Volume 11 Supplement 1

Proceedings of the Eleventh International Society of Sports Nutrition (ISSN) Conference and Expo

Open Access

The effects of a fat loss supplement on resting metabolic rate and hemodynamic variables in healthy females: preliminary results

  • Gina Zito1,
  • Bill Campbell1Email author,
  • Ryan Colquhoun1,
  • Nic Martinez1,
  • Laura Buchanan1,
  • Matt Lehn1,
  • Mallory Johnson1,
  • Courtney St Louis1,
  • Yasmin Smith1,
  • Brad Cloer1 and
  • Allison Pingel1
Journal of the International Society of Sports Nutrition201411(Suppl 1):P1

https://doi.org/10.1186/1550-2783-11-S1-P1

Published: 1 December 2014

Background

Individuals looking to improve their physique may ingest thermogenic supplements for the purposes of elevating resting metabolic rate and ultimately induce fat loss. The purpose of this study was to examine the effects of a commercially available dietary supplement (containing ingredients that promote thermogenesis) on resting metabolic rate (RMR) and hemodynamic variables in a randomized, double-blind, placebo-controlled cross-over study.

Methods

10 female participants (27.8 ± 12.4 years; 166.2 ± 7.2 cm; 61.7 ± 8.0 kg, and 22.4 ± 2.8 BMI) volunteered to participate in this investigation. Participants underwent two different testing sessions separated by approximately 7 days. On their first visit, participants arrived to the laboratory after an overnight fast and underwent a baseline RMR, heart rate (HR), and blood pressure (BP) assessment. Following this, each participant ingested a dietary supplement (FitMiss BurnTM) or a placebo and repeated the RMR, HR, and BP assessments at 60, 120, and 180 minutes post-ingestion. The thermogenic ingredients contained in the dietary supplement included caffeine, green tea extract, yohimbine HCL, and other ingredients. The placebo was void of active ingredients known to elevate RMR. Approximately 1-week later, the alternative supplement was ingested and the assessments were repeated in the exact same manner. Data were analyzed via a 2-factor [2x4] within-subjects repeated measures analysis of variance (ANOVA) using SPSS version 22.0. Post-hoc tests were analyzed via paired samples t-tests. The criterion for significance was set at p ≤ 0.05. Consent to publish the results was obtained from all participants.

Results

The repeated measures ANOVA revealed a significance effect for time relative to the raw RMR data. Post-hoc analyses revealed that the dietary supplement demonstrated trends for significance at 60 minutes (p = 0.088) post supplementation and significant elevations in RMR (kilocalories/day) at 2 and 3-hours post ingestion (p = 0.033 and 0.017, respectively) as compared to baseline RMR values. The only elevation in the placebo treatment occurred at 3-hour post supplementation (p =0.024) time point as compared to baseline RMR values. Table 1 demonstrates the raw data (mean ± SD) and the percentage increases in RMR for each time point for both supplement groups. Heart rate and blood pressure values did not change over the course of the 3-hour testing period for either group.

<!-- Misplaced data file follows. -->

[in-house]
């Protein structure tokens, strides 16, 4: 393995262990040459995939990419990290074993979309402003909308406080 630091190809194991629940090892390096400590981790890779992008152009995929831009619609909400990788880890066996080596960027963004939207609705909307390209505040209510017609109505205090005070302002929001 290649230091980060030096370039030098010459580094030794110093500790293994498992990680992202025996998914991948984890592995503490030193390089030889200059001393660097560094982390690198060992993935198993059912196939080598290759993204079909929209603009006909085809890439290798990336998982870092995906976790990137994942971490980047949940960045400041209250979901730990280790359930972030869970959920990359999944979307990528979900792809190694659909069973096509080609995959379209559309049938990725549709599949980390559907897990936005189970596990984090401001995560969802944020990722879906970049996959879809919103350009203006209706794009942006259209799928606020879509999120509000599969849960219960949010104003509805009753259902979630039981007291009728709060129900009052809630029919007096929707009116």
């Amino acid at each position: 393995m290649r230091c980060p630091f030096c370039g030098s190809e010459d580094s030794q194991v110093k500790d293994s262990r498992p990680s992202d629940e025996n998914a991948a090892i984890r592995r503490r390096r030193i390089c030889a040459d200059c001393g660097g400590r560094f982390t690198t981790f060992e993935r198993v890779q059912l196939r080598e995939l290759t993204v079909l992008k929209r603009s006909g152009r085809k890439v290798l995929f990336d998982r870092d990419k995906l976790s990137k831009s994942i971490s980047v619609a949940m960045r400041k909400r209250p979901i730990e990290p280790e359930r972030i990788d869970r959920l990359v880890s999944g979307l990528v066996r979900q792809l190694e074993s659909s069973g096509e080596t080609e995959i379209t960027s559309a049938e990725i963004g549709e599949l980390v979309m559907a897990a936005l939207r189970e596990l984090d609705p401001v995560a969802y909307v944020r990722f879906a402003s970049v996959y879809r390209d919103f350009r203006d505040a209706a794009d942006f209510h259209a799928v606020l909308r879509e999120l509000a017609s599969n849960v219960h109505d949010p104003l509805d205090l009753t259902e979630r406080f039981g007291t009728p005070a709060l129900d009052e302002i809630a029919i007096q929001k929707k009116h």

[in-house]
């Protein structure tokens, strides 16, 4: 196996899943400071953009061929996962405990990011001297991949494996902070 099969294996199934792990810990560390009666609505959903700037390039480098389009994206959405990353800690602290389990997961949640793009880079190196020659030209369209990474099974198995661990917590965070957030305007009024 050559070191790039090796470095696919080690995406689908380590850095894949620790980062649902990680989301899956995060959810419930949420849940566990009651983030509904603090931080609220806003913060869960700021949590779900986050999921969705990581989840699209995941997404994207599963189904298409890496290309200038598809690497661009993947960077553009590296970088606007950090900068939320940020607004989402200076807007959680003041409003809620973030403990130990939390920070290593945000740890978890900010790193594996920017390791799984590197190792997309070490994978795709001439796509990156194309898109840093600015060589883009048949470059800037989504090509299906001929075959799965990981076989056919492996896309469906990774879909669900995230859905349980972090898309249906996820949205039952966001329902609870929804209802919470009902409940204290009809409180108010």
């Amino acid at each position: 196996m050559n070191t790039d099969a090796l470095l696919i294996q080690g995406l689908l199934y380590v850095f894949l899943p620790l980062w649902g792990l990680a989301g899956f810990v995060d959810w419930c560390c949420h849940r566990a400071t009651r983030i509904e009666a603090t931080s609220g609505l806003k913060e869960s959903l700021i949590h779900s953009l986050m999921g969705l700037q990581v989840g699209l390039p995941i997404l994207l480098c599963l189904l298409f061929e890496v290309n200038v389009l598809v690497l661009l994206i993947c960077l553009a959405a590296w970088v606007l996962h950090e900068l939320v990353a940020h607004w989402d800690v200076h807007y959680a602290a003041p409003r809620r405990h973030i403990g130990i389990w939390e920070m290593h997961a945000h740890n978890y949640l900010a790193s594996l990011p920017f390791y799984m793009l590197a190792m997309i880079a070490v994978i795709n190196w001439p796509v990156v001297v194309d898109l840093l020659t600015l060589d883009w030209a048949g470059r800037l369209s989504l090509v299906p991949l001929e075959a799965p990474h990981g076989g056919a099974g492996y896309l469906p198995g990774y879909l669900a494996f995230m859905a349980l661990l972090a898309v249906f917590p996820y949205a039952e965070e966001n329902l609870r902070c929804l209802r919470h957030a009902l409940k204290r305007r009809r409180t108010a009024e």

Table 1

RMR (mean ± SD kcals/day) and (% increase in RMR as compared to baseline values) for each supplement group

 

Baseline

60-minute

120-minute

180-minute

FitMiss BurnTM

1,422 ± 221

1,495 ± 182 (5.1%)#

1,524 ± 171 (7.2%)*

1,526 ± 189 (7.3%)*

Placebo

1,425 ± 196

1,464 ± 173 (2.7%)

1,475 ± 173 (3.5%)

1,512 ± 198 (6.1%)*

# - Post-hoc statistical trend compared to baseline values (p ≤ 0.10)

* - Post-hoc statistical difference compared to baseline values (p ≤ 0.05)

Conclusions

The dietary supplement treatment (FitMiss BurnTM) experienced greater elevations in RMR values as compared to the placebo treatment. These elevations came with no adverse effects relative to resting heart rate and blood pressure values. Taken on a daily basis, FitMiss BurnTM supplementation may increase overall energy expenditure possibly leading to reductions in fat mass over time.

Declarations

Acknowledgement

This study was supported by an ISSN Educational Research Grant.

Authors’ Affiliations

(1)
University of South Florida

Copyright

© Zito et al; licensee BioMed Central Ltd. 2014

This article is published under license to BioMed Central Ltd. This is an Open Access article distributed under the terms of the Creative Commons Attribution License (http://creativecommons.org/licenses/by/4.0), which permits unrestricted use, distribution, and reproduction in any medium, provided the original work is properly cited. The Creative Commons Public Domain Dedication waiver (http://creativecommons.org/publicdomain/zero/1.0/) applies to the data made available in this article, unless otherwise stated.

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